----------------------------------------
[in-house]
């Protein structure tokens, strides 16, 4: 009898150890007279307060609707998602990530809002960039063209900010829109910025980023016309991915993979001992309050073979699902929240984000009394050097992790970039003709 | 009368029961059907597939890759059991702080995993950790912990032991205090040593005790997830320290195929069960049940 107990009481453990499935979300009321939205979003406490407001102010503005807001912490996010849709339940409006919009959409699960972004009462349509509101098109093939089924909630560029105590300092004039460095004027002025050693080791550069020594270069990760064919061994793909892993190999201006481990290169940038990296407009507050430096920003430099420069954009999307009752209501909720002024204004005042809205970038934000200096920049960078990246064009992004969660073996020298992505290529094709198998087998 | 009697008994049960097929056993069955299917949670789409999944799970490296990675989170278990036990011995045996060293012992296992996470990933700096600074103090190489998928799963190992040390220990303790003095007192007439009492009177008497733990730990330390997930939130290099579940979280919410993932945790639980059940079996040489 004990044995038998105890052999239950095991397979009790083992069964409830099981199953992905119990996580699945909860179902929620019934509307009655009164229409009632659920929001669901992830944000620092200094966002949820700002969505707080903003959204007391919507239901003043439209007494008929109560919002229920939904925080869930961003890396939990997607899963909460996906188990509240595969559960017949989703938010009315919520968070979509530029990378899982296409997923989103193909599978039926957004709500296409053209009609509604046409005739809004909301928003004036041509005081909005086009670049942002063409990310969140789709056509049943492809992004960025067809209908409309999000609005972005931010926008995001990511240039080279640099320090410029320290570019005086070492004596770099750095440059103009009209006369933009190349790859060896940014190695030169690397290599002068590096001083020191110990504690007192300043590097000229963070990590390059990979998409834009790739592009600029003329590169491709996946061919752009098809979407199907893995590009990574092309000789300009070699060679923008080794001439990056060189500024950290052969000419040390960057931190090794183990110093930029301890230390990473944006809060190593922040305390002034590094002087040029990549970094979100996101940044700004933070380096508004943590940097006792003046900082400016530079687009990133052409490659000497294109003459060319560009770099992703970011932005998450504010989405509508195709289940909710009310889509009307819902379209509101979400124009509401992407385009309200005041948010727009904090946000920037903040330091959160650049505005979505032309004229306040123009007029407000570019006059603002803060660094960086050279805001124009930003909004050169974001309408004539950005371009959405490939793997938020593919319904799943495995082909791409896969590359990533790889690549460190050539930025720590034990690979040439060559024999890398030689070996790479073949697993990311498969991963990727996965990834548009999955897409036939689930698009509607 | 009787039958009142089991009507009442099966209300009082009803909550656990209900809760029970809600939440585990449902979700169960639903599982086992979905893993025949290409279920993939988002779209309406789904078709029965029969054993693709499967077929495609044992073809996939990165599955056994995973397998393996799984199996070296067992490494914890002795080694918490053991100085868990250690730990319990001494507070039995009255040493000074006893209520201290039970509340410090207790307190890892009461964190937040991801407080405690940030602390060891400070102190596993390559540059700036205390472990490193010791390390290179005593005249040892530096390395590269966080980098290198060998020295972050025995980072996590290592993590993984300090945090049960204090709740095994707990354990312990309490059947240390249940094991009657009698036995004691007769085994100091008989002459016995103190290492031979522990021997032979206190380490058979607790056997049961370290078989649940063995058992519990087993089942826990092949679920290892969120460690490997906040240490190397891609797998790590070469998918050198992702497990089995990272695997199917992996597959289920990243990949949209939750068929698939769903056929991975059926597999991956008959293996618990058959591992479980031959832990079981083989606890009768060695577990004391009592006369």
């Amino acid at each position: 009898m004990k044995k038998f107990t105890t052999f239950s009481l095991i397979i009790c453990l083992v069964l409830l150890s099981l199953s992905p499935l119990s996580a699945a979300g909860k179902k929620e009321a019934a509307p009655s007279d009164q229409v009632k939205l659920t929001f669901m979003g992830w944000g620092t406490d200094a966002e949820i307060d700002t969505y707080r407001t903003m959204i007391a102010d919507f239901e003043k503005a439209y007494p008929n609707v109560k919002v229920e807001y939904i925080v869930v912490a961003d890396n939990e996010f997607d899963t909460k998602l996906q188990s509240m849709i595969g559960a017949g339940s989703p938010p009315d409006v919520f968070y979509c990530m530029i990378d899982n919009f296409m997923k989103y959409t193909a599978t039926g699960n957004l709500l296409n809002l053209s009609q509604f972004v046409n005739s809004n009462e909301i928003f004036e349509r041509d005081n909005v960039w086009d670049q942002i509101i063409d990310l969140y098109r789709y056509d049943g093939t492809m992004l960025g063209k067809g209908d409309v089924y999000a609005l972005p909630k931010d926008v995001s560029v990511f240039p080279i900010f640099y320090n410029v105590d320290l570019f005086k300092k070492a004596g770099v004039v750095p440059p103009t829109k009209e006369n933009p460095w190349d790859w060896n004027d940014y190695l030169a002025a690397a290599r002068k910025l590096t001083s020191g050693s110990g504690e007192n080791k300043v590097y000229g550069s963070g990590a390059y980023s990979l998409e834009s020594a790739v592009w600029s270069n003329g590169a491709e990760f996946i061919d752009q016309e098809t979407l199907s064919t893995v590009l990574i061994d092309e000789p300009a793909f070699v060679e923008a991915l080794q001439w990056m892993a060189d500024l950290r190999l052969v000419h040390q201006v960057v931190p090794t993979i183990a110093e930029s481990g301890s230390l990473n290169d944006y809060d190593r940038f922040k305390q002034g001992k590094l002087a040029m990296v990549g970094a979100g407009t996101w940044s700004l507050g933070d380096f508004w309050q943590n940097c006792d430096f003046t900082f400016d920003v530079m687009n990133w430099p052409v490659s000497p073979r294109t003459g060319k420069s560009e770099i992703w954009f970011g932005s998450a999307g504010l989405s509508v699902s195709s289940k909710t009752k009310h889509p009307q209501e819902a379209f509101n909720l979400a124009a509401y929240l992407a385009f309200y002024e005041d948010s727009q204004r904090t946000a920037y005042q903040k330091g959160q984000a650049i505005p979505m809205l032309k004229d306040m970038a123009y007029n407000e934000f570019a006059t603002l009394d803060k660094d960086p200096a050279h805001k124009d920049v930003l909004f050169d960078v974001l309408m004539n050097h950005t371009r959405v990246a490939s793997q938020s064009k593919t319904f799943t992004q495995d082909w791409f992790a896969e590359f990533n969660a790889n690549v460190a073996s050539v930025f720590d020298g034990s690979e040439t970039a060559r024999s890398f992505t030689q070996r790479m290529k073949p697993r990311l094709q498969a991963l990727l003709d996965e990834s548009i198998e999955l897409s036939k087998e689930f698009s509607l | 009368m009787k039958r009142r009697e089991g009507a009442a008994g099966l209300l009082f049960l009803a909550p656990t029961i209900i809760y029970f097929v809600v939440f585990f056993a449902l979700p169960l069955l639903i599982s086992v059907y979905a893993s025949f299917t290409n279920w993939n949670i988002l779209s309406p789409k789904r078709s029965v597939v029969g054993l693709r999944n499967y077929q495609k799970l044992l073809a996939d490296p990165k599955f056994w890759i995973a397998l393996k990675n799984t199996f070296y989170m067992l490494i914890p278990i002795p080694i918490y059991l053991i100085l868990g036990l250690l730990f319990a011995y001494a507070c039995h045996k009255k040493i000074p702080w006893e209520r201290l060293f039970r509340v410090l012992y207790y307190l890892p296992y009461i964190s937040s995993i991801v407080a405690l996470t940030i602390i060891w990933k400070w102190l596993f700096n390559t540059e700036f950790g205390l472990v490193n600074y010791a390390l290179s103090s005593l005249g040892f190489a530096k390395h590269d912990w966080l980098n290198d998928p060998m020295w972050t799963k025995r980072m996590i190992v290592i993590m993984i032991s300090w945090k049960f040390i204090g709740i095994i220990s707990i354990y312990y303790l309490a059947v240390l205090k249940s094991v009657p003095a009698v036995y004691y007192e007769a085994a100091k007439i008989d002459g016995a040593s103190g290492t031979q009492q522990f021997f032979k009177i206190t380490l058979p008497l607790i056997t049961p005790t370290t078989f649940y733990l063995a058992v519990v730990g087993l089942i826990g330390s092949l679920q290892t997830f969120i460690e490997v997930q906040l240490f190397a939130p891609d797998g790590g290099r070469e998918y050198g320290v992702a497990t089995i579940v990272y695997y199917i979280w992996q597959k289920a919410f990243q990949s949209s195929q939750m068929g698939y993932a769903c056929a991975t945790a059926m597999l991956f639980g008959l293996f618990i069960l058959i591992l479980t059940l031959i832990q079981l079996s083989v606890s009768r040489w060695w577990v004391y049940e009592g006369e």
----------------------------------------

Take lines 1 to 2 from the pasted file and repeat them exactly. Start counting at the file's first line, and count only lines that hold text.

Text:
[in-house]
């Protein structure tokens, strides 16, 4: 009898150890007279307060609707998602990530809002960039063209900010829109910025980023016309991915993979001992309050073979699902929240984000009394050097992790970039003709 | 009368029961059907597939890759059991702080995993950790912990032991205090040593005790997830320290195929069960049940 107990009481453990499935979300009321939205979003406490407001102010503005807001912490996010849709339940409006919009959409699960972004009462349509509101098109093939089924909630560029105590300092004039460095004027002025050693080791550069020594270069990760064919061994793909892993190999201006481990290169940038990296407009507050430096920003430099420069954009999307009752209501909720002024204004005042809205970038934000200096920049960078990246064009992004969660073996020298992505290529094709198998087998 | 009697008994049960097929056993069955299917949670789409999944799970490296990675989170278990036990011995045996060293012992296992996470990933700096600074103090190489998928799963190992040390220990303790003095007192007439009492009177008497733990730990330390997930939130290099579940979280919410993932945790639980059940079996040489 004990044995038998105890052999239950095991397979009790083992069964409830099981199953992905119990996580699945909860179902929620019934509307009655009164229409009632659920929001669901992830944000620092200094966002949820700002969505707080903003959204007391919507239901003043439209007494008929109560919002229920939904925080869930961003890396939990997607899963909460996906188990509240595969559960017949989703938010009315919520968070979509530029990378899982296409997923989103193909599978039926957004709500296409053209009609509604046409005739809004909301928003004036041509005081909005086009670049942002063409990310969140789709056509049943492809992004960025067809209908409309999000609005972005931010926008995001990511240039080279640099320090410029320290570019005086070492004596770099750095440059103009009209006369933009190349790859060896940014190695030169690397290599002068590096001083020191110990504690007192300043590097000229963070990590390059990979998409834009790739592009600029003329590169491709996946061919752009098809979407199907893995590009990574092309000789300009070699060679923008080794001439990056060189500024950290052969000419040390960057931190090794183990110093930029301890230390990473944006809060190593922040305390002034590094002087040029990549970094979100996101940044700004933070380096508004943590940097006792003046900082400016530079687009990133052409490659000497294109003459060319560009770099992703970011932005998450504010989405509508195709289940909710009310889509009307819902379209509101979400124009509401992407385009309200005041948010727009904090946000920037903040330091959160650049505005979505032309004229306040123009007029407000570019006059603002803060660094960086050279805001124009930003909004050169974001309408004539950005371009959405490939793997938020593919319904799943495995082909791409896969590359990533790889690549460190050539930025720590034990690979040439060559024999890398030689070996790479073949697993990311498969991963990727996965990834548009999955897409036939689930698009509607 | 009787039958009142089991009507009442099966209300009082009803909550656990209900809760029970809600939440585990449902979700169960639903599982086992979905893993025949290409279920993939988002779209309406789904078709029965029969054993693709499967077929495609044992073809996939990165599955056994995973397998393996799984199996070296067992490494914890002795080694918490053991100085868990250690730990319990001494507070039995009255040493000074006893209520201290039970509340410090207790307190890892009461964190937040991801407080405690940030602390060891400070102190596993390559540059700036205390472990490193010791390390290179005593005249040892530096390395590269966080980098290198060998020295972050025995980072996590290592993590993984300090945090049960204090709740095994707990354990312990309490059947240390249940094991009657009698036995004691007769085994100091008989002459016995103190290492031979522990021997032979206190380490058979607790056997049961370290078989649940063995058992519990087993089942826990092949679920290892969120460690490997906040240490190397891609797998790590070469998918050198992702497990089995990272695997199917992996597959289920990243990949949209939750068929698939769903056929991975059926597999991956008959293996618990058959591992479980031959832990079981083989606890009768060695577990004391009592006369």